Monday, February 23, 2009


Which was the stupidest passage in "This Is the Way the Culture Wars End," William Saletan's op-ed in yesterday's New York Times? So many choices....

1. Saletan thinks it's critical to reduce the number of abortions. In reference to that, he writes, sneeringly,

The liberal answer is birth-control availability.

Well, no, it isn't. It certainly isn't the only answer. Saletan cites a Guttmacher Institute study to make the point that there's plenty of birth control around and it isn't being used often enough, or isn't being used consistently by those who wish to avoid pregnancy -- but the Guttmacher Institute itself argues that this proves the need for more education about birth control. Real sex ed in schools would help. So would more and better information from doctors and health-clinic workers. It's not an availability problem -- yes, most of the drivers have access to cars, they just haven't been properly taught how to drive.

And some of us would argue that a lot of women and girls are experiencing unintended, unwanted pregnancies because they lead hopeless dead-end lives. That's a liberal answer -- a bit economic hope and opportunity.

2. Regarding abortion, Saletan writes,

Mr. Obama, like many other pro-choicers, doesn't like to preach on these issues.

Would that be the same Barack Obama who said this in a speech at Jim Wallis's Call to Renewal conference on June 26, 2006?

I think that we should put more of our tax dollars into educating poor girls and boys.... I also think that we should give them the information about contraception that can prevent unwanted pregnancies, lower abortion rates, and help assure that that every child is loved and cherished.

But, you know, my Bible tells me that if we train a child in the way he should go, when he is old he will not turn from it. So I think faith and guidance can help fortify a young woman's sense of self, a young man's sense of responsibility, and a sense of reverence that all young people should have for the act of sexual intimacy.

Not preachy enough for you, Billy Boy?

3. Saletan writes,

Conservatives, in turn, need to face the corollary truth: A culture of life requires an ethic of contraception. Birth control isn't a sin or an offense against life, as so many girls and Catholic couples have been taught. It's a loving, conscientious way to prevent the conception of a child you can’t bear to raise and don’t want to abort. It's an act of responsibility and respect for life.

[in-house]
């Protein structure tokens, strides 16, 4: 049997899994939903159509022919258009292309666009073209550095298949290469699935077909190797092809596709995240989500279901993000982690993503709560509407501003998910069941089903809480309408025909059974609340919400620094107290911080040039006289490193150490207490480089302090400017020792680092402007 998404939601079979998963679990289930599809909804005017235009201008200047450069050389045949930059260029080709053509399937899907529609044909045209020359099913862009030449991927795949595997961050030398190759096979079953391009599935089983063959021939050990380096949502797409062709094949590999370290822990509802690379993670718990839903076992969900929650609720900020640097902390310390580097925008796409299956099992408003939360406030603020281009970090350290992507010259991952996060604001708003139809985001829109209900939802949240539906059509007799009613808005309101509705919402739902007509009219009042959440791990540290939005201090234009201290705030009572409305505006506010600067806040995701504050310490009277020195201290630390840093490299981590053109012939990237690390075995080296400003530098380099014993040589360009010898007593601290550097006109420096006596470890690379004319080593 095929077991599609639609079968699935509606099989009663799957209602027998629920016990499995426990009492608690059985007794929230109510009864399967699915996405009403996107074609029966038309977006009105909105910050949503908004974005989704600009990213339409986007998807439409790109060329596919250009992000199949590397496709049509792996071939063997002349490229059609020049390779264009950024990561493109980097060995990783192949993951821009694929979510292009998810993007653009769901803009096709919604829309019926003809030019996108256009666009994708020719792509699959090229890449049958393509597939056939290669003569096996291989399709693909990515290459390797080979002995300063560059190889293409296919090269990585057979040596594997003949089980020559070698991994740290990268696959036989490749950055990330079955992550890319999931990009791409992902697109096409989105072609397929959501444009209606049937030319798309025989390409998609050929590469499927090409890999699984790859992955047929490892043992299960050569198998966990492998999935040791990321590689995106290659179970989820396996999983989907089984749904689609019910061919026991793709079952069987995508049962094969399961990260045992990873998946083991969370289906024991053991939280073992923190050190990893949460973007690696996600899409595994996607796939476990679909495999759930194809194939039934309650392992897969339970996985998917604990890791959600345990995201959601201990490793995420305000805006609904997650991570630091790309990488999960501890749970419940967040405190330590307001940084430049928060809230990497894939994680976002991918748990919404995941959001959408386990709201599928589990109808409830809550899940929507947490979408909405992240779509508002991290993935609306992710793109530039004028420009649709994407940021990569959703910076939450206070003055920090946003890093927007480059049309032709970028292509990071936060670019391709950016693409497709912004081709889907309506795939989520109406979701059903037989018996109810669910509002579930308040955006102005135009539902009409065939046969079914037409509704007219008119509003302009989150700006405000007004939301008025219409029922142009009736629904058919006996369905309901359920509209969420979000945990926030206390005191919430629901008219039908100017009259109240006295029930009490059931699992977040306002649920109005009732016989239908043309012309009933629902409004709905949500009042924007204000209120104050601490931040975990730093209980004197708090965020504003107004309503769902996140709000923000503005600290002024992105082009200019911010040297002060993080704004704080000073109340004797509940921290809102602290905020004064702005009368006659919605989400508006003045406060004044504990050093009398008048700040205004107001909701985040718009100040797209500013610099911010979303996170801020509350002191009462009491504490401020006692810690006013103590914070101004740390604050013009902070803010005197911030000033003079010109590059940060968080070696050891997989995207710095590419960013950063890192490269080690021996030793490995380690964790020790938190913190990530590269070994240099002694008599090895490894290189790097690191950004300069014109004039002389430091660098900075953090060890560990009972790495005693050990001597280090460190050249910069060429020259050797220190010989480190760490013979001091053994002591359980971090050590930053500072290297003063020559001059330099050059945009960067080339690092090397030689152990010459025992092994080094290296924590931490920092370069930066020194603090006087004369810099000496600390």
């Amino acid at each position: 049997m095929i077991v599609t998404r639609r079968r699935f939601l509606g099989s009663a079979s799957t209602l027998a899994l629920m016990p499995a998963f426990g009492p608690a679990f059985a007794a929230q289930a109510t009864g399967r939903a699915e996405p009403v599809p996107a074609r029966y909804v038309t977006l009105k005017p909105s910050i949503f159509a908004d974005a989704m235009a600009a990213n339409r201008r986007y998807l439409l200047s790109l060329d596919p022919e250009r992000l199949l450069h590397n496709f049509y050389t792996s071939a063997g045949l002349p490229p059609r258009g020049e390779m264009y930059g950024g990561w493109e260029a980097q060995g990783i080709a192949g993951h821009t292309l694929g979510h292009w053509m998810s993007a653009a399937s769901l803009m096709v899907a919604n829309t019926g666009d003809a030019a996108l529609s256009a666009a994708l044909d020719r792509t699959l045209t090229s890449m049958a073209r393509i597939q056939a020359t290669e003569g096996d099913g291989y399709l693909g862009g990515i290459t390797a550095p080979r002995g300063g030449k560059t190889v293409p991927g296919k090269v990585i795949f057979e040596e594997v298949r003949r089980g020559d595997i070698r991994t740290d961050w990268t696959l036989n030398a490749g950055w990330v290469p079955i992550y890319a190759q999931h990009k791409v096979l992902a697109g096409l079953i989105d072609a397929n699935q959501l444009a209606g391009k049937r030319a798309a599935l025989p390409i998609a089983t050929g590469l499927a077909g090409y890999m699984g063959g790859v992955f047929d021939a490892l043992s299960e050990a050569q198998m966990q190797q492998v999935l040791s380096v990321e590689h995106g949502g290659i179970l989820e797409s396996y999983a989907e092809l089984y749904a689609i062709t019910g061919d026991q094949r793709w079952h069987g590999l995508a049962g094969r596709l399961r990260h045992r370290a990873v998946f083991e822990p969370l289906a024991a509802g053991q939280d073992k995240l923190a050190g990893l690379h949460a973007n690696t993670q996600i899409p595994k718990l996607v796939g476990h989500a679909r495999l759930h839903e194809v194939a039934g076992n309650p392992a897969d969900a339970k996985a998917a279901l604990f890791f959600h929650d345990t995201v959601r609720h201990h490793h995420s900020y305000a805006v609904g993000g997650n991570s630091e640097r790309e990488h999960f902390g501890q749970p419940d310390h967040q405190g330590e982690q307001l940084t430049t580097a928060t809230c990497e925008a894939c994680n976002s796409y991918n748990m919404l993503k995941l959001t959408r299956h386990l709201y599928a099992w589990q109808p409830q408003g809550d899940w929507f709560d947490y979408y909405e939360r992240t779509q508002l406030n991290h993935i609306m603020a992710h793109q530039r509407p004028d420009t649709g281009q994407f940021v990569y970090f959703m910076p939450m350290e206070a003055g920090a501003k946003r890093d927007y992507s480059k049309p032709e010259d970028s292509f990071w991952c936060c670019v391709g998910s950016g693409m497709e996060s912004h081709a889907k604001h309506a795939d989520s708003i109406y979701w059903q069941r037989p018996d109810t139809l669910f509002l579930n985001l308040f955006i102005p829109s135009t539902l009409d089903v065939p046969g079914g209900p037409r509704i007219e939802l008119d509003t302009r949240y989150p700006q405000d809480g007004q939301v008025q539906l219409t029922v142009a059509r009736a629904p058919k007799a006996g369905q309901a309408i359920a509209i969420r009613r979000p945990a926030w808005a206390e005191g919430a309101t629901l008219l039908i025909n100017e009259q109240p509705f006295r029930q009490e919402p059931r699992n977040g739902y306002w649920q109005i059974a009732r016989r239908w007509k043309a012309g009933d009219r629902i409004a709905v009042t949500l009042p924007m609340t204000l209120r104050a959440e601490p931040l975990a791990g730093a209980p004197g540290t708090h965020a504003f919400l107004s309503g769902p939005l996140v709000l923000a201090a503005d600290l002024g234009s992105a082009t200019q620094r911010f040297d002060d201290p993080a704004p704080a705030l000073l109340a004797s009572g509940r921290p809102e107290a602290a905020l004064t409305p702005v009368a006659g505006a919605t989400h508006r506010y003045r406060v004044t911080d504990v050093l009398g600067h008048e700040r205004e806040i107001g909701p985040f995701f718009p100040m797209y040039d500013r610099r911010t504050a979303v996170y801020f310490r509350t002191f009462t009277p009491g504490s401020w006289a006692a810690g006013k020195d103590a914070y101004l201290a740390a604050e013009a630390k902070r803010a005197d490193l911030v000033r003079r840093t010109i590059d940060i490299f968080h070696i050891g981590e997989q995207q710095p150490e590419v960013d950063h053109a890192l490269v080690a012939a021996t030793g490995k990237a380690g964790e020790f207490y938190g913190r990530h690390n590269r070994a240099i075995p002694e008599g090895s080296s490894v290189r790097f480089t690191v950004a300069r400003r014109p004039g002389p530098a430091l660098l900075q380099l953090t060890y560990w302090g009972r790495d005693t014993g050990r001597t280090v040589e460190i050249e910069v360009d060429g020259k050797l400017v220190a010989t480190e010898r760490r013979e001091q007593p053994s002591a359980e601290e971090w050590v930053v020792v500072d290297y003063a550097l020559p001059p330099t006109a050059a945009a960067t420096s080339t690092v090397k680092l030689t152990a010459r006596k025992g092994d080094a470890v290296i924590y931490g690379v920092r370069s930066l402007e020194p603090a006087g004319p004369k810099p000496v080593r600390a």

Oh, is that all? We simply need to demand that the Pope and other religious conservatives abandon line-in-the-sand core principles? Gosh, I thought Saletan was going to suggest something unreasonable and unimaginable.

4. At the end of the op-ed, Saletan turns to gay marriage, and writes this:

To liberals, same-sex marriage is a matter of equal rights. To conservatives, however, marriage isn't just another right or benefit. It's a moral anchor, a lifelong commitment, a foundation for raising children....

This issue, like birth control, requires both sides to accept the practical and moral importance of responsible choices. Commitment, unlike sexual orientation, is a choice and a virtue. Same-sex marriage binds gay couples to the same ethic of mutual support and sacrifice that Mr. Obama has praised in straight marriages. The cultural imprimatur of marriage makes the gravity of the bond stronger than a civil union or domestic partnership.

Is he arguing that gay people who want the right to marry (and straights who support them) aren't yet accepting the notion that marriage is "a moral anchor, a lifelong commitment"? Doesn't nearly every impassioned assertion of the need for marriage equality invoke long-established couples, many of them with children, who already regard their relationships as lifelong commitments and moral anchors, and in many cases have done so for a decade or two or three or four or five, and would just like the state and the society to recognize the lifelong commitment to a moral anchor that they've already made? What the hell does Saletan think this fight is about?

I realize that every Saletan essay has to built on a structure of "first I chide one side, then I chide the other," but what actual lack of desire for mature commitment does he think gays need to be chided for?

All in all, a dreadful piece of work.

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